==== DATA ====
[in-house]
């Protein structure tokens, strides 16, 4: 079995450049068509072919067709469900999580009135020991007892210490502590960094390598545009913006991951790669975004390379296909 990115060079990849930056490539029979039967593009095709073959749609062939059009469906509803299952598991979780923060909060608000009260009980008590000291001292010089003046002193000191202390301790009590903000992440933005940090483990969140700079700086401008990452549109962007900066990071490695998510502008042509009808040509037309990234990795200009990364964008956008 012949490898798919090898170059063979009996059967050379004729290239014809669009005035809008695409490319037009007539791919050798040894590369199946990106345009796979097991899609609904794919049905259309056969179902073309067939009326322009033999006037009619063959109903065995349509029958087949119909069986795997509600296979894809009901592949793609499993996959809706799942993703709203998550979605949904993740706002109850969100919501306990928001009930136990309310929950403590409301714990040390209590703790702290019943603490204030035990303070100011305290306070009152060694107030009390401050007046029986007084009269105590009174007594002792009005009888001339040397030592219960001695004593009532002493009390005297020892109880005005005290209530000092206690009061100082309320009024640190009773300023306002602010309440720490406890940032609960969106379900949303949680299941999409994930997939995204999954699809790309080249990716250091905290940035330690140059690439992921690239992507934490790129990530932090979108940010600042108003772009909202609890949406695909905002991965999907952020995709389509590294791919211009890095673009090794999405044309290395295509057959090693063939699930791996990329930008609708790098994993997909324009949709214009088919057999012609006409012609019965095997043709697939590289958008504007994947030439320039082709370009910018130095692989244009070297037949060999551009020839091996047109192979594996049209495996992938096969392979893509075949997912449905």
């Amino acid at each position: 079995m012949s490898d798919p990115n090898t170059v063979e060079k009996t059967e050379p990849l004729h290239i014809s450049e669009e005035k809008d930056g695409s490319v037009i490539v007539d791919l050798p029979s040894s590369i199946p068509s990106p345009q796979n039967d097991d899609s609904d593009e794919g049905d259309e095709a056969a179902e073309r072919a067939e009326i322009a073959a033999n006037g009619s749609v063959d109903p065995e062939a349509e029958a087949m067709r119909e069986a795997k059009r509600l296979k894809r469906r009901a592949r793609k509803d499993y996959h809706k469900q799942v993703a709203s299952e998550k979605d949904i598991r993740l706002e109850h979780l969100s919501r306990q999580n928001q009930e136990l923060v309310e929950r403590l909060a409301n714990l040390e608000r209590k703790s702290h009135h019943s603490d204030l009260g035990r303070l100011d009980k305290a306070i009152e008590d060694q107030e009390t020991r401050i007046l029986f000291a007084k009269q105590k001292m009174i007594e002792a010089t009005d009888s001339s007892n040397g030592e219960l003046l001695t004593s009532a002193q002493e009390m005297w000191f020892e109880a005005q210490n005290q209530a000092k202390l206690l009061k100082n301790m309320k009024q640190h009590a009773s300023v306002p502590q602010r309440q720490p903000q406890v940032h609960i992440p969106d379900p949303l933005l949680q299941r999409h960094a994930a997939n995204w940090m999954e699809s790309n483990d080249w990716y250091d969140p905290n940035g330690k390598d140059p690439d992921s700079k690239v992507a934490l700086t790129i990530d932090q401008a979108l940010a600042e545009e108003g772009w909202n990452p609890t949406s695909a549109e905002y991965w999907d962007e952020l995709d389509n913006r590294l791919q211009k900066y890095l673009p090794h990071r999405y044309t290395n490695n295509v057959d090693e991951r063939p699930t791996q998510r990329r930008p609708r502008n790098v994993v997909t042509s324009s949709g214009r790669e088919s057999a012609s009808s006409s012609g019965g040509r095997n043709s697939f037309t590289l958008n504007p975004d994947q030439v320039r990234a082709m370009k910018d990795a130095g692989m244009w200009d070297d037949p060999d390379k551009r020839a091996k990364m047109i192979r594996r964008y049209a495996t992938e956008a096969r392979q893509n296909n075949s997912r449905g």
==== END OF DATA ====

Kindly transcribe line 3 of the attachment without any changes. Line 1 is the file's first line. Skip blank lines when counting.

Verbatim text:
């Amino acid at each position: 079995m012949s490898d798919p990115n090898t170059v063979e060079k009996t059967e050379p990849l004729h290239i014809s450049e669009e005035k809008d930056g695409s490319v037009i490539v007539d791919l050798p029979s040894s590369i199946p068509s990106p345009q796979n039967d097991d899609s609904d593009e794919g049905d259309e095709a056969a179902e073309r072919a067939e009326i322009a073959a033999n006037g009619s749609v063959d109903p065995e062939a349509e029958a087949m067709r119909e069986a795997k059009r509600l296979k894809r469906r009901a592949r793609k509803d499993y996959h809706k469900q799942v993703a709203s299952e998550k979605d949904i598991r993740l706002e109850h979780l969100s919501r306990q999580n928001q009930e136990l923060v309310e929950r403590l909060a409301n714990l040390e608000r209590k703790s702290h009135h019943s603490d204030l009260g035990r303070l100011d009980k305290a306070i009152e008590d060694q107030e009390t020991r401050i007046l029986f000291a007084k009269q105590k001292m009174i007594e002792a010089t009005d009888s001339s007892n040397g030592e219960l003046l001695t004593s009532a002193q002493e009390m005297w000191f020892e109880a005005q210490n005290q209530a000092k202390l206690l009061k100082n301790m309320k009024q640190h009590a009773s300023v306002p502590q602010r309440q720490p903000q406890v940032h609960i992440p969106d379900p949303l933005l949680q299941r999409h960094a994930a997939n995204w940090m999954e699809s790309n483990d080249w990716y250091d969140p905290n940035g330690k390598d140059p690439d992921s700079k690239v992507a934490l700086t790129i990530d932090q401008a979108l940010a600042e545009e108003g772009w909202n990452p609890t949406s695909a549109e905002y991965w999907d962007e952020l995709d389509n913006r590294l791919q211009k900066y890095l673009p090794h990071r999405y044309t290395n490695n295509v057959d090693e991951r063939p699930t791996q998510r990329r930008p609708r502008n790098v994993v997909t042509s324009s949709g214009r790669e088919s057999a012609s009808s006409s012609g019965g040509r095997n043709s697939f037309t590289l958008n504007p975004d994947q030439v320039r990234a082709m370009k910018d990795a130095g692989m244009w200009d070297d037949p060999d390379k551009r020839a091996k990364m047109i192979r594996r964008y049209a495996t992938e956008a096969r392979q893509n296909n075949s997912r449905g």